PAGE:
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The bailout for the Big 3 go far beyond trying to keep their jobs. If any of these of companies were to go under thousands of people would lose the warranties on their car(s). Also if one of them was to go under you would see other layoffs from the vendors that supply them. Tire manufacutures to freight companies would layoff because of the lost of revenue. Also don't forget the dealerships that would fold up overnight due to one of them closing down.

What would propose to do to help the layoffs of one company much less several. The number given for GM is 266,000 american workers. Not only are they going to get laid off but the GM employees in Europe, Canada, and Mexico would be out of jobs. The layoffs would impact the economy globally not just locally.

I hate the fact that I have to use my taxes toward a bailout for the Big 3, but I don't know if there is a better plan. I do believe that if the bailout is passed there needs to be many stipulations placed on the bill and an investigation on the management should be done. One stipulation that should be on the bill is that the company should have to do more in researching alternative energy sources and cleaner emissions. I also believe that management should be fired based on the outcome of the investigations.

All of these fearful predictions suffer from the same narrow view of the the auto market itself and adjacent industries.

The picture painted here is that GM closes and this causes a GM supplier, such as a supplier of headlight housings for example, (they get headlights housings from a manufacturer in Brazil) to also downsize and engage in lay-offs or even closure. The plastic supplier for that headlight manufacturer thus has troubles, and the results spread vertically.

The whole matter thus extends to people in finance, in auto insurance, the oil companies, tire manufacturers, auto glass manufacturers, car audio, it goes on and on.

What is narrow about this view is the disregard for the rest of the auto industry and the total auto market. The company in Brazil will now sell more product to Ford because previous Chevrolet customers will buy Fords. The tire manufacturers will still sell tires through Hyundai, Volkswagen, Toyota, and others.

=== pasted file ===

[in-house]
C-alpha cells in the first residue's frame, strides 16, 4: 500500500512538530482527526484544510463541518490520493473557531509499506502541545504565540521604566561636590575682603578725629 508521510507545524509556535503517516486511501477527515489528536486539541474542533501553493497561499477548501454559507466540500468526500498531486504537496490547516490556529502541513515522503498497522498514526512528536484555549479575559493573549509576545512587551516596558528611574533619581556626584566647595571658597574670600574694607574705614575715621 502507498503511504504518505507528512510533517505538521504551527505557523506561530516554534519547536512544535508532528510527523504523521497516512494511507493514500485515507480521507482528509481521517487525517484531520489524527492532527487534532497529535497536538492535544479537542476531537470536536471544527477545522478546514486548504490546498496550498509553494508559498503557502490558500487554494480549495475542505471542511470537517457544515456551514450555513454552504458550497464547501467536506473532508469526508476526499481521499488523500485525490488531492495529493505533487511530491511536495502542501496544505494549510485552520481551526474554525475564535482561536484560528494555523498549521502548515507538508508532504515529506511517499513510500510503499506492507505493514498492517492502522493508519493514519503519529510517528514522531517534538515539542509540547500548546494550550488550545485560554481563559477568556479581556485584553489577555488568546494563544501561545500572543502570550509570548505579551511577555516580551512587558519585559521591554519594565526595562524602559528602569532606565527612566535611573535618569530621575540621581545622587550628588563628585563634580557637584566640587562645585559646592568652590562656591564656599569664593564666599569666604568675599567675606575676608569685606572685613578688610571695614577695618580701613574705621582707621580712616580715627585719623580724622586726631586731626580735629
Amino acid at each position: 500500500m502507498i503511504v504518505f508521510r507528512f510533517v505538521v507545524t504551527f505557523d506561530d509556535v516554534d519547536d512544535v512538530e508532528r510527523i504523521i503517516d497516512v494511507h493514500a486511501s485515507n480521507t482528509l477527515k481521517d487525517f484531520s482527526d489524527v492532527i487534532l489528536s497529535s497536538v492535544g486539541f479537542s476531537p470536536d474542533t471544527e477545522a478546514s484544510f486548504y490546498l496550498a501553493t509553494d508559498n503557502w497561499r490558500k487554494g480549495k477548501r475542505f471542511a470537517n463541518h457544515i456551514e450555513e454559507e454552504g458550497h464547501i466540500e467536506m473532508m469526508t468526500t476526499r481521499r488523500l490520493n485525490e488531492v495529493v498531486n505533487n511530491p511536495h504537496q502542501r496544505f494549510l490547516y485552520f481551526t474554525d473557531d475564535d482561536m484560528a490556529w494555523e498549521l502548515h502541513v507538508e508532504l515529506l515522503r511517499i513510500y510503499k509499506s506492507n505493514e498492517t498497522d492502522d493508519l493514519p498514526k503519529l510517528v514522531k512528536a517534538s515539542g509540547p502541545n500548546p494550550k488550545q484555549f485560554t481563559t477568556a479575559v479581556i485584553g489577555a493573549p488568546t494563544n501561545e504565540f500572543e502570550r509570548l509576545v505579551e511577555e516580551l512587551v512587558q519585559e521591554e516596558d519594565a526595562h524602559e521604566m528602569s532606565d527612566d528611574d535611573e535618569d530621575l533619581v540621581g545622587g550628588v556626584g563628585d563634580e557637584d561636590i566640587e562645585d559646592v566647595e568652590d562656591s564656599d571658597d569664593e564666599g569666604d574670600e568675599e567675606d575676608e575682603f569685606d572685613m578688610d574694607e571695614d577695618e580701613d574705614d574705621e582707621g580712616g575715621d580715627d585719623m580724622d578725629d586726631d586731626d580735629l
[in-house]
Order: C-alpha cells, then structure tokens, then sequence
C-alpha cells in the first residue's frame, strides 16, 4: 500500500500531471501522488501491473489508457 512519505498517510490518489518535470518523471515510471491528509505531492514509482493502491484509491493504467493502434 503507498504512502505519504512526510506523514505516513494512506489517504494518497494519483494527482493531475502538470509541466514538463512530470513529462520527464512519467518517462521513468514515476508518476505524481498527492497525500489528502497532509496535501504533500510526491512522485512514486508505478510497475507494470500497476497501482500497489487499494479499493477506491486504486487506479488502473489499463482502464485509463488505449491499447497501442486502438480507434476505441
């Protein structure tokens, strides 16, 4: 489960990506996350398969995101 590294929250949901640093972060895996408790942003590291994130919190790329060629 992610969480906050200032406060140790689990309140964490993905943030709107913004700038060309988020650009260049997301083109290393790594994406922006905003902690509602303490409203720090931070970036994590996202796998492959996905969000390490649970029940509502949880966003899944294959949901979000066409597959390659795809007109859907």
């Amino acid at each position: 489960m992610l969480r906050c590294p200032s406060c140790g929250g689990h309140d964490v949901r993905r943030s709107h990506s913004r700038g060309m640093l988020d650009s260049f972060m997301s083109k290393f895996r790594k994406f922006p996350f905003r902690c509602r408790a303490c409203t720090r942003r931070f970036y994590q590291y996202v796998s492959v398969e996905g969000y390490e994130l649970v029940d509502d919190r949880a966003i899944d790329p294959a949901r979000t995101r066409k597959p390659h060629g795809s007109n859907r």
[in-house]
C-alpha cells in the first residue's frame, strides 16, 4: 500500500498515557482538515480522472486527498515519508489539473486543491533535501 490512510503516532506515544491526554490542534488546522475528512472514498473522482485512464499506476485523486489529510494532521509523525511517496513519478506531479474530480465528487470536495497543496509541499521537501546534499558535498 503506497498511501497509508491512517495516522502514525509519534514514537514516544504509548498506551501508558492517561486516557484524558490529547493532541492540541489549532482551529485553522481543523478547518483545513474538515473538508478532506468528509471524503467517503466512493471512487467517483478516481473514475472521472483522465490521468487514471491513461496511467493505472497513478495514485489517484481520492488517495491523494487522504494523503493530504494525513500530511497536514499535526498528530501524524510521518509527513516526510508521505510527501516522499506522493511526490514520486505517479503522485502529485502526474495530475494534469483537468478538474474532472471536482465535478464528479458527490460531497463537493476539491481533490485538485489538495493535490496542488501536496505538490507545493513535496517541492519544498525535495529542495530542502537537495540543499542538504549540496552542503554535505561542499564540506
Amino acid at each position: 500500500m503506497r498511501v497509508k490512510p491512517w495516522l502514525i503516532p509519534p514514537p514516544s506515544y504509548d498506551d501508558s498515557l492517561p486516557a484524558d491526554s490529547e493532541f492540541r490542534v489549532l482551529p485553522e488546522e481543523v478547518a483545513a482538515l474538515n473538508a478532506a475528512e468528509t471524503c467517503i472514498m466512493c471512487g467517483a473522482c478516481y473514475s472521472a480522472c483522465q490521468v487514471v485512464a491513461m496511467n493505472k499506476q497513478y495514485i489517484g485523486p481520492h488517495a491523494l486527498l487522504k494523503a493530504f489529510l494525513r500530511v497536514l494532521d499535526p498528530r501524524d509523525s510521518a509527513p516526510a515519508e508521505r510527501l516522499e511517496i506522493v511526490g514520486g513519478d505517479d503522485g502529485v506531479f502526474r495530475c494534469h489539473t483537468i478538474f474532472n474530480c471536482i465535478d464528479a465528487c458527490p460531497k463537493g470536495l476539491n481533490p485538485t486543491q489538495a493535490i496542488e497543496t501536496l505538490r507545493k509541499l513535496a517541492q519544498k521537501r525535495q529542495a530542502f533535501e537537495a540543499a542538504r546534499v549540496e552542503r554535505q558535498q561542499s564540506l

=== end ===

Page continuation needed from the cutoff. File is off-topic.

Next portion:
Now, some will quickly look at what I'm saying and bring this objection: "But a-train, the whole industry is selling less cars, so GM is going to close and those other car companies won't sell more cars. The total units sold in the auto industry is down, a-train. So those adjacent businesses will not be able to keep selling the same level of product through other car brands."

My answer to that is: "Exactly!" So it won't "bail-out" the auto companies if we give billions to GM. They still won't sell more cars and their suppliers will still sell less product. So the chain reaction that everyone is so worried about will happen regardless of the "bail-out". However, we will actually spread the disease even further with the "bail-out". Rather than quarantining the afflicted, we are infecting many more.

When there are two many sellers of a given product, the market is saturated. If saturation reaches a point so dire that many cannot even survive, what should be done? Someone needs to leave the market and allow it to be less saturated. Who should? Who does the market say should? In this case, the market is saying GM.

Americans need to stop being sissy and start getting busy. I know that sounds harsh, but we all have to. I sold cars this summer. I made decent money, but the writing was on the wall and I left. My personal abilities to perform productive labors for my fellow beings would be wasted if I were to sit in a car dealership watching snow collect on cars all winter.

The massive amount of capital at GM is poorly allocated. These people need to go to work building something other than cars, or perhaps different cars (like Toyotas). These people need to take their talents, their knowledge, and their capital and do something that the global markets will reward with real business.

Propping up these bad investments will only make matters worse and make them worse for more people. In fact, it will do just exactly what you are raising concern about, it will spread the problem to more and more businesses effecting more lives.


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Now that the government is going to nationalize the auto industry, it will be interesting to watch how the criminals in Washington deal with the criminals who run the unions. Anyone up for a bloodbath?

I'm sure the foreign investors are leaping at the opportunity to invest in American auto manufacturing. GM stock is only down 85% since a year ago and 95% since a peak price in 2000.

It would seem that our companies are not outsourcing fast enough and Congress is trying to speed the process by simply ruining as much business opportunity as possible through regulation.

It will all ultimately lead to heavy protectionist policies preventing the good ol' days when you could get a quality Japanese automobile at a great price.


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